Meet Sarah Totten. She works for Stoke-on-Trent City Council under the Director of Adult Social Care, Health Integration and Wellbeing. Sarah and her team are very much on the front line; she’s the link between hospitals and care homes – and has responsibilities for safeguarding adults too.
As well as having a massively busy day job it’s been quite a year for Sarah. She gave up a kidney to help her dad survive following kidney failure; she knows she’s now more vulnerable to Covid-19.
She’s also been supporting her daughter through a difficult birth and post-natal depression; lockdown wasn’t the ideal time to welcome her first grandchild Robyn. And when Sarah returned to work things had changed massively and lockdown was here. She says, “The world had turned upside down and inside out. I had to adapt and get up and running quickly.”
Everyone has been really adaptable and positive
Sarah, like many of our heroes, is keen to stress that what she been doing during the pandemic is part of a whole team effort, and that’s not just her immediate team but other teams across the council and outside partners that she’s working with. She’s been amazed at how adaptable everyone has been and praises their positive attitude – there is a really strong sense of “these are our residents and it’s our job to help them.” Sarah and her 32 strong hospital team, including many social workers, have the task of supporting patients and getting them out of acute hospital beds, and community health services, when the clinical staff say they are medically fit to leave.
Sarah and the wider team work in hospitals talking directly with the patients and the clinicians to determine the best option when they are deemed ready to leave hospital, whether that’s going back to their own home, a nursing or care home or a community hospital. It depends on their individual care needs and circumstances so it is up to Sarah and het team to get to know the patients and involve them in these decisions.
Working as a team to speed up the transfer from hospital
Assessing patient’s needs takes time – yet the instruction was to speed this process up to enable the NHS to be able to cope with Covid-19 cases. The Government priority to ‘Protect the NHS’ meant freeing up beds where it was safe to do so and making the transfer from hospital far faster. And that’s exactly what Sarah and the team have done. Very successfully. The figures point to a twelvefold increase in the speed of discharge.
Sarah and the team then focused attention on what was fast becoming the next big issue – the rising Covid-19 infections in care homes. There are over 100 homes across Stoke – including residential, nursing and extra care. Some are run by the Council but most are independent. “We recognised that our care homes and their clients needed some support – they are our vulnerable residents,” says Sarah.
A new partnership – The Care Home Support Team – was created bringing the right people together from social care, environmental health, public health and infection control to offer homes advice and support. A checklist was used in homes either face-to-face or over the phone, to talk through issues ranging from PPE supplies, deep cleaning, infection control support, communications and end of life planning including family visits. The team also offered admission avoidance services through our acute hospitals CRIS, the Community Rapid Intervention Service.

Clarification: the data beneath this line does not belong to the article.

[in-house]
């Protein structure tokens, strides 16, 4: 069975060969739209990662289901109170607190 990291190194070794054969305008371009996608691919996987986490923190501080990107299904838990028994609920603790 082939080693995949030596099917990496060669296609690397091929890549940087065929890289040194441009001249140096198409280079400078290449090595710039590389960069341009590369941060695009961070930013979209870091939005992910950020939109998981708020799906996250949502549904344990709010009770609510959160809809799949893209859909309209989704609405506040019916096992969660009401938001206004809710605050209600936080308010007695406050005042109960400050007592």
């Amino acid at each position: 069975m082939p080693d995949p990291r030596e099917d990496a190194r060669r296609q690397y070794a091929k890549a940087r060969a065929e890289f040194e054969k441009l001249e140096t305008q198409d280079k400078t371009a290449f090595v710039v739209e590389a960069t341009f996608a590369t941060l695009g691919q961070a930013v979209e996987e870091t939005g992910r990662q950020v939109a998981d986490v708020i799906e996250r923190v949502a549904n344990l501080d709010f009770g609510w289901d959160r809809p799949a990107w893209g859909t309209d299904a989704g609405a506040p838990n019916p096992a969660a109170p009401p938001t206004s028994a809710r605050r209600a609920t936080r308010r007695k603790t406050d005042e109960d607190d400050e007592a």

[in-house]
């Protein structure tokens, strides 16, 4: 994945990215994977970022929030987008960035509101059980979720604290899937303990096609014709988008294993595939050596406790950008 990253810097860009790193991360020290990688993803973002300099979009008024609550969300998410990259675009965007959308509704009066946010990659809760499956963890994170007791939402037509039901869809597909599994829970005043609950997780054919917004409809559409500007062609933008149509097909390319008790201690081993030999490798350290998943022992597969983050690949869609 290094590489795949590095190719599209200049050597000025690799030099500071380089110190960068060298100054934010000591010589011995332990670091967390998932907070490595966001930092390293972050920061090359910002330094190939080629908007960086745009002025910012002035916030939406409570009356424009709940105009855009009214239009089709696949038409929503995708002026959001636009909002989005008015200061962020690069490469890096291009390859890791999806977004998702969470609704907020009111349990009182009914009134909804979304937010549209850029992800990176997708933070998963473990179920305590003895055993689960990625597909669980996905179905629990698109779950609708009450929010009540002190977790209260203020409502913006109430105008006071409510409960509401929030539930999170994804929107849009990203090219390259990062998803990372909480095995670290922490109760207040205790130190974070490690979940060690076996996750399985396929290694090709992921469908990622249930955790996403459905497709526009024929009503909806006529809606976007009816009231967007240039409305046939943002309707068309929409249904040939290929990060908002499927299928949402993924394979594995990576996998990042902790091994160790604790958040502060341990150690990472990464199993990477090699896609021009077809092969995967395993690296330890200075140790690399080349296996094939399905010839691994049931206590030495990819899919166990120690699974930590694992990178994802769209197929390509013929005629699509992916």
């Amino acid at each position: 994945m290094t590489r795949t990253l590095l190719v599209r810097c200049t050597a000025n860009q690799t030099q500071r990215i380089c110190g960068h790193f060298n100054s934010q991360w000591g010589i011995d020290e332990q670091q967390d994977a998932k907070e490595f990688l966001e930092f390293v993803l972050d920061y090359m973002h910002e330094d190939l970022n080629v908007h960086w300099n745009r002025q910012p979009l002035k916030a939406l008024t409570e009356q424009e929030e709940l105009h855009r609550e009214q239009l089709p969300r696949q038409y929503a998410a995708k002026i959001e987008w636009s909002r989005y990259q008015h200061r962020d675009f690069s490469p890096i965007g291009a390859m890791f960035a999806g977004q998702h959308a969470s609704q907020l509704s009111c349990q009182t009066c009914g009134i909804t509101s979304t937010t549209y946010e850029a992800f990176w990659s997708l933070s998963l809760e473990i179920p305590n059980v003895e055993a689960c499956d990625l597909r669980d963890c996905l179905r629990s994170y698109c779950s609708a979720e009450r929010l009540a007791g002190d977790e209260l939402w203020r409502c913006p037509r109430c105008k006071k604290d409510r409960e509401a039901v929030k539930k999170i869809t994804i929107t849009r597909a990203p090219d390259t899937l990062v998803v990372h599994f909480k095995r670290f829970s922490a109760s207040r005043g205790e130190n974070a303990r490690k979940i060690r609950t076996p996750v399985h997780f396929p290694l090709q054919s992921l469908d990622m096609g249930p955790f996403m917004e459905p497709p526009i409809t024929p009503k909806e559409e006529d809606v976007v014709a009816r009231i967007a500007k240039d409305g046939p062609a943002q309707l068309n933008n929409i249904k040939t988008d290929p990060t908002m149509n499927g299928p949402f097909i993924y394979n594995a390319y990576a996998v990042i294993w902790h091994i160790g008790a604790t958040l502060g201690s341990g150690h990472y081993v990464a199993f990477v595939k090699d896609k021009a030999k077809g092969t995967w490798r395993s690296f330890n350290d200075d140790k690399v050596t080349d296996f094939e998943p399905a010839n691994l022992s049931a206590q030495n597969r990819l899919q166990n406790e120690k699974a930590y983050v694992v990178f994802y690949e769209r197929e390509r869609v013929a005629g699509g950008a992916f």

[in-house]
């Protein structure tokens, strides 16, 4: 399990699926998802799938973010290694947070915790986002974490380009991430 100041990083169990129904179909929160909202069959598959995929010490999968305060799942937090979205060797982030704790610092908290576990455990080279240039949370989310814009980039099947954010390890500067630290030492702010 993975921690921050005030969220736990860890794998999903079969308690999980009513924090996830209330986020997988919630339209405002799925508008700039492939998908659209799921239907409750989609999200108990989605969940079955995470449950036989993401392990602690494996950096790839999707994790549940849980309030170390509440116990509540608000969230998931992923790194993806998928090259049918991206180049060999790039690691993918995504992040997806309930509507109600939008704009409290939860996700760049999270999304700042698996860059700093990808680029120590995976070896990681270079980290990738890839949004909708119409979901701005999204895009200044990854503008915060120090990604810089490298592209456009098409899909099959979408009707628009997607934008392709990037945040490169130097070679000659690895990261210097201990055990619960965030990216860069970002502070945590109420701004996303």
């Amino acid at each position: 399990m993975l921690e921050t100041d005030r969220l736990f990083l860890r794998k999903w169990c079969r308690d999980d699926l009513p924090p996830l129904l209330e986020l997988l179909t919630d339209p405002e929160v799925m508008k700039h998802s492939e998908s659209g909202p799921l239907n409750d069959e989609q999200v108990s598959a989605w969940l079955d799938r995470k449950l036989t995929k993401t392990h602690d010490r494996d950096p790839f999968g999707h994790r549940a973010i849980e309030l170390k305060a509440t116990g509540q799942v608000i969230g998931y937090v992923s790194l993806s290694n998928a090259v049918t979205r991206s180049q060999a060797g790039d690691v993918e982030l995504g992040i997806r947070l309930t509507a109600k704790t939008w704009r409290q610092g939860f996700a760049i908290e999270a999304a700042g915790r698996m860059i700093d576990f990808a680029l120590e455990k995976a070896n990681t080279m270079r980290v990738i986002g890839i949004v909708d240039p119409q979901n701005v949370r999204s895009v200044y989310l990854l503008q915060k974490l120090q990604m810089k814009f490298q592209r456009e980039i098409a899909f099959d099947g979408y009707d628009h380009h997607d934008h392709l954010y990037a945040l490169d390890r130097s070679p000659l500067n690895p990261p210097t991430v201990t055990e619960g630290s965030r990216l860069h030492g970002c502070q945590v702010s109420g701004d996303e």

Helping care homes navigate through the pandemic
Care home managers really welcomed the non-inspection type of support. Following one daily check-in at a home the manager emailed after to say, “The nicest thing about the visit was when I was asked and how are you doing? Not the team but how am I as a person. Is there anything they can do to help me?” She then added, “The whole process felt like we had extra team members whose purpose was to support us in navigating our way through the Covid-19 pandemic.”
The support was very practical too. In one instant a new washing machine was purchased, so that washing could be done on site to reduce the risk of infections – they were taking clients clothes to be washed at another home. Another example is teaming up a new care home manager, where she had to step up after the death of the existing manager, with a mentor to help support her emotionally as well as in her new role which comes with additional management responsibilities.
As Sarah says, “We really wanted to support the care homes. No ask they made was off the table and we were able to pull in help and support very quickly. We know this has helped prevent vulnerable residents from going into hospital and lowered infection and mortality rates within our independent care providers.”
Sarah is determined to continue to develop this service with a ‘step up’ so that our homes are better able to cope with winter flu and other outbreaks and also to support our quality and monitoring of homes that may be struggling.
It’s always worth making time to get out on the wards
Sarah has always wanted to be a social worker. She was what she calls a “nightmare teenager” and ended up in living in hostels from the age of 17. During that challenging time she really valued the professional support she received. It made her want to help others so she pursued her social work degree, all the more impressive because she had become a young mum too.
What advice would she pass on to others? She says, “Never stop learning from those around you; nothing works when you operate in a silo so always work with others; get out and enjoy meeting people and listening to their stories. When I do get out on the wards and meet people I love it. It is always worth making time for.”
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